Criticism and response
In 2006, a Born Survivor crew member admitted that some scenes in episodes were misleading, indicating to viewers that Grylls was stranded in the wild alone when he was not. The issue of scenes being manipulated was also raised by Mark Weinert, a U.S. survival consultant. One example he gave was of a raft allegedly being put together by team members before being taken apart so Grylls could be filmed building it. Other scenes that have been criticised include:
- Grylls was shown trying to lasso "wild" mustang in the Sierra Nevada that were in fact tame and had been hired from a trekking station nearby.
- A scene filmed for another show in which a crew member wore a bear suit to simulate a bear attack due to the inability to find a tame bear.
- A scene where Grylls was purported to have escaped from an active volcano by leaping across lava, avoiding poisonous sulphur dioxide gas, was actually enhanced with special effects, using hot coal and smoke machines.
- Similarly, another episode gave viewers the impression that Grylls "was a 'real life Robinson Crusoe' stuck on a desert island," while in reality he was on an outlying part of the Hawaiian archipelago and retired to a motel at night.
Show's response to criticism with changes
In response to these early criticisms, Discovery and Channel 4 aired re-edited versions of some episodes, removing elements that were too planned, with a fresh voice-over and a preceding announcement pointing out that some situations are "presented to Bear to show the viewer how to survive". However, five of the most controversial Season 1 episodes were never re-released after editing and are no longer available on DVD from Discovery. These are The Rockies, Moab Desert, Costa Rican Rain Forest, Mount Kilauea (Hawaii) and Desert Island (Hawaii). 
Following criticism in the media in July 2007 about elements of the show's first season, British Channel 4 temporarily suspended the show's second season for a few weeks, promising clarification and transparency in the production and editing of the show. The channel responded to criticism of the show by pointing out that Grylls conducted all of his own stunts, many of which put him in dangerous conditions, and that the show was not a documentary, but a "how-to" guide to "basic survival techniques in extreme environments." The channel issued a statement saying that:
The programme explicitly does not claim that presenter Bear Grylls' experience is one of unaided solo survival. For example, he often directly addresses the production team, including the cameraman, making it clear he is receiving an element of back-up.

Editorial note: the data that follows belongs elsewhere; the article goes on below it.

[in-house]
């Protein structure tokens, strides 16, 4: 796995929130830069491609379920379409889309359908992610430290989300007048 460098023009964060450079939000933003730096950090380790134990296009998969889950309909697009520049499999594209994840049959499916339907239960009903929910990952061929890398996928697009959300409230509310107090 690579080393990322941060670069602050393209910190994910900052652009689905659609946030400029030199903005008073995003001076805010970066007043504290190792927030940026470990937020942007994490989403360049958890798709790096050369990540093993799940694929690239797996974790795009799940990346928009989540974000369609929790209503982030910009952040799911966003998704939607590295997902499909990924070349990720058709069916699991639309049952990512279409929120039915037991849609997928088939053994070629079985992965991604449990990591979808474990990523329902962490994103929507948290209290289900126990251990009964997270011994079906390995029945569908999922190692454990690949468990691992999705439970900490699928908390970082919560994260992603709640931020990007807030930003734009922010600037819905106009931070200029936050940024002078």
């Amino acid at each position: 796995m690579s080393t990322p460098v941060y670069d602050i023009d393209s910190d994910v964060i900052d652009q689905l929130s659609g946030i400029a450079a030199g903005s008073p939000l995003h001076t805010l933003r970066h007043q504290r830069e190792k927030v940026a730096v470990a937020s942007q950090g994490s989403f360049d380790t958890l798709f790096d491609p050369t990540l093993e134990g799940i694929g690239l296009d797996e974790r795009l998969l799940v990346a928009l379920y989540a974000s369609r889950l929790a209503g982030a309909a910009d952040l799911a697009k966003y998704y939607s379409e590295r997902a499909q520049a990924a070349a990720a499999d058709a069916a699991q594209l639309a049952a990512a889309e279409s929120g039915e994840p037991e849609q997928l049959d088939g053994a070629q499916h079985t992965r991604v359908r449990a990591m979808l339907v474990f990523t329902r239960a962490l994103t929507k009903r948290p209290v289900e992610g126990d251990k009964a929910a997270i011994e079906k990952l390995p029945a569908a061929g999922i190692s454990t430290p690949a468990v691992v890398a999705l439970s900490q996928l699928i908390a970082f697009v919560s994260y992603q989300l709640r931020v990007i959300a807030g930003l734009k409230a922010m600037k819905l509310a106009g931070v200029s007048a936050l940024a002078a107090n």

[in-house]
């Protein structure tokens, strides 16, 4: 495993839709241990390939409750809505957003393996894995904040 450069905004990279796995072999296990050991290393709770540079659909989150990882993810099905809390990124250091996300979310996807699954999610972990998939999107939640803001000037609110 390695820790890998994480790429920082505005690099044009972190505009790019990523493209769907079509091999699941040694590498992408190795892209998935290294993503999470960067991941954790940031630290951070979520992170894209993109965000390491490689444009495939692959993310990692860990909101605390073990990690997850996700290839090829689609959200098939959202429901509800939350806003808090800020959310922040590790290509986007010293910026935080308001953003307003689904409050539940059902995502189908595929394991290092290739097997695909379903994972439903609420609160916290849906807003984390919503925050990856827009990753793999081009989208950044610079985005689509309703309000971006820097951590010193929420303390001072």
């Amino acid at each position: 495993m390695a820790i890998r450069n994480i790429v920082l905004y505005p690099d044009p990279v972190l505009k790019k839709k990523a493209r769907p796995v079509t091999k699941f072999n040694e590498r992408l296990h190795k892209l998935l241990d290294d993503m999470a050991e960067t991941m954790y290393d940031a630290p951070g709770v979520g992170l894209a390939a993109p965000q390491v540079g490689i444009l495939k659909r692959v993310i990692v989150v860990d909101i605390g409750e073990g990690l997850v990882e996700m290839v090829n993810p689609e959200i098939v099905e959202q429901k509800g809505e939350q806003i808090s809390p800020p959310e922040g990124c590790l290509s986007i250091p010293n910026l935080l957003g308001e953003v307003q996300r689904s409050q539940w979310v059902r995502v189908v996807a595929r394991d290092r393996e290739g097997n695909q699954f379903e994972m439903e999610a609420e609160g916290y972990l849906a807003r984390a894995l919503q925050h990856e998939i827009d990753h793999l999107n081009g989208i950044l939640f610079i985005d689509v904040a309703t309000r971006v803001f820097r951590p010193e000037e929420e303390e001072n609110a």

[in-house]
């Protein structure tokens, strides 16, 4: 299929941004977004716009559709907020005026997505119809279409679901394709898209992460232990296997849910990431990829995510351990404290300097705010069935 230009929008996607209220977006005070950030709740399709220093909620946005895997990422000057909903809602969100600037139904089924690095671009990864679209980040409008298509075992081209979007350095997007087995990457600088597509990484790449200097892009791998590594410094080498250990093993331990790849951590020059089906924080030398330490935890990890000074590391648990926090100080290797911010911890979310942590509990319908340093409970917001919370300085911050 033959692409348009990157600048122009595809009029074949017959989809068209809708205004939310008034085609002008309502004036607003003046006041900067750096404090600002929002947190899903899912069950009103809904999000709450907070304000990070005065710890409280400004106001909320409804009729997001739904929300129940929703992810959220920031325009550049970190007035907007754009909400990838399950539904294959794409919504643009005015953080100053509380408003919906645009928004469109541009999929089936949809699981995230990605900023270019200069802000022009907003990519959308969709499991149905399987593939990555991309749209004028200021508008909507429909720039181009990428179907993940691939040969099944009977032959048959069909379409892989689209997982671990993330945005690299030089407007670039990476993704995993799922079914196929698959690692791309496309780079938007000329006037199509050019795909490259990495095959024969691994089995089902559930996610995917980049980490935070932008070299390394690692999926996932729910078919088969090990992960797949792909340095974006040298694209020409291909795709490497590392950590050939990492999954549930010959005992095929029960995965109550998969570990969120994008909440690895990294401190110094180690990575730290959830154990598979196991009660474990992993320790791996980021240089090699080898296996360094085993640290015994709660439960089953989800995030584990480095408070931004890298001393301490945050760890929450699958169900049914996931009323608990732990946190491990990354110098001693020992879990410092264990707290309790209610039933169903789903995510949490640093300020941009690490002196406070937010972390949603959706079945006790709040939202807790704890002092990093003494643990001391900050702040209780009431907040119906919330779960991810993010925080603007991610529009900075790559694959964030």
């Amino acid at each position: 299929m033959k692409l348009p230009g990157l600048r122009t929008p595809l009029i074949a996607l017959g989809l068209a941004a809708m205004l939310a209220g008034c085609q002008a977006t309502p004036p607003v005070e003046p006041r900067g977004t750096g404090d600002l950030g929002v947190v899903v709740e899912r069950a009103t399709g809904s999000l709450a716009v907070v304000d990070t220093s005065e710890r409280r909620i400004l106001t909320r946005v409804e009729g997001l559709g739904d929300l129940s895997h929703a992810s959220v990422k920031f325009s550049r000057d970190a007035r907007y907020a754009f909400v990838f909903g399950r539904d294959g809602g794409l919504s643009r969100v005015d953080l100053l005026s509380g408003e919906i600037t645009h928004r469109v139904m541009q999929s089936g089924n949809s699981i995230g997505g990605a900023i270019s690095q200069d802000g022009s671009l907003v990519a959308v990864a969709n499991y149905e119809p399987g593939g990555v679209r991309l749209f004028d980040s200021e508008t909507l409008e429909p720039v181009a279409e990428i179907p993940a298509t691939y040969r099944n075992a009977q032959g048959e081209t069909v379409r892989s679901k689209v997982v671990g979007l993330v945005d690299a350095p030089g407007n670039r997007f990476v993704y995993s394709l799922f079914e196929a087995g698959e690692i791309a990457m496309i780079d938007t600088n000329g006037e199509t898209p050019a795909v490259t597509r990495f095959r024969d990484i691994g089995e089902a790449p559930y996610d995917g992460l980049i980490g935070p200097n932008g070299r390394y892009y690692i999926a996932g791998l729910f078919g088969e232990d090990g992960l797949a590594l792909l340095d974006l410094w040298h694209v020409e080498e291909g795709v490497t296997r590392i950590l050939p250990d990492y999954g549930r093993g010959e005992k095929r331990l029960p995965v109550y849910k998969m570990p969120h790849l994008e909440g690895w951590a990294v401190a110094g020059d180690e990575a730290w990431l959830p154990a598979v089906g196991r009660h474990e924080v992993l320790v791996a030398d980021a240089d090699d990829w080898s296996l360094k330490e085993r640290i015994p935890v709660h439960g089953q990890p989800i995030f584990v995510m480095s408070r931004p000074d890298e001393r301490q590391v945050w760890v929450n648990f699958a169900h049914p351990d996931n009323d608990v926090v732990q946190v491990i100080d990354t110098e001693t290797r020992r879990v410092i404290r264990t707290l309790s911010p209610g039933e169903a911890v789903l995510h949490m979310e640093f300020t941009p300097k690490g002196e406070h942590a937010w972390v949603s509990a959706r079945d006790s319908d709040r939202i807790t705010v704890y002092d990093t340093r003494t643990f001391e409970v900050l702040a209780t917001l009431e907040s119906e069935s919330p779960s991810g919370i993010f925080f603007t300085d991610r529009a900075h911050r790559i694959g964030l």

The Discovery Channel also responded to the criticism by announcing that future airings would be edited (including a disclaimer at the beginning of each episode) so as not to imply to viewers that Grylls was left alone to survive during production of the show. Since then, Grylls has stated on camera when he has received assistance in order to demonstrate survival tactics or when he is exiting the setting for a period of time due to safety concerns. Grylls also tells the cameras filming behind the scenes footage how the film crew sometimes assists him in filming certain sequences. The Discovery Channel in the UK has also edited out certain scenes of Grylls killing animals that he has captured for food. The Discovery Channel also released behind the scenes footage showing how sequences of Man Vs. Wild are filmed. In the footage, while setting up a scene, each production crew member is introduced and their role is briefly explained, including a safety consultant who served in the Royal Marines. During the scenes, Grylls tells how each crew members' role ensures his safety while he explains survival tactics. The footage includes open discussion over safety and other precautions.
On August 3, 2007, Grylls posted on his blog that the "press accusations of motels and stagings in the show that have been doing the rounds, all I can say is they don't always tell the full story, but that's life and part of being in the public eye I guess." In response to allegations of spending nights in local hotels as opposed to staying in the shelters built during filming, Grylls clarifies in an article in the December 3 issue of People magazine that:
Episodes take about ten days to tape, explains Grylls: 'The night stuff [shown on camera] is all done for real. But when I’m not filming I stay with the crew in some sort of base camp.' Episodes now clarify when Grylls gets support from his crew and when situations are staged, 'We should have done that from the start,' he says. 'The more you see, the more real it feels.'
The new shows and DVDs contain a notice stating that Grylls will receive help from the camera crew on occasion, that he will in certain situations use provided safety equipment to minimize risks, and that he will sometimes deliberately put himself in perilous situations to demonstrate survival techniques. Grylls is specifically credited as "Presenter" to highlight his role in presenting survival techniques to the viewer. In March 2012, Discovery channel terminated relationship with 'Man vs. Wild' star Bear Grylls. "Due to a continuing contractual dispute with Bear Grylls, Discovery has terminated all current productions with him," a network spokesperson told The Hollywood Reporter.
- Extreme Survival, a British survival-themed series hosted by Ray Mears.
- Survivorman, a Canadian survival-themed series hosted by Les Stroud.
- Dual Survival, an American survival-themed series in which two people go into the wild and survive together
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...the last series of Man Vs Wild/Born Survivor...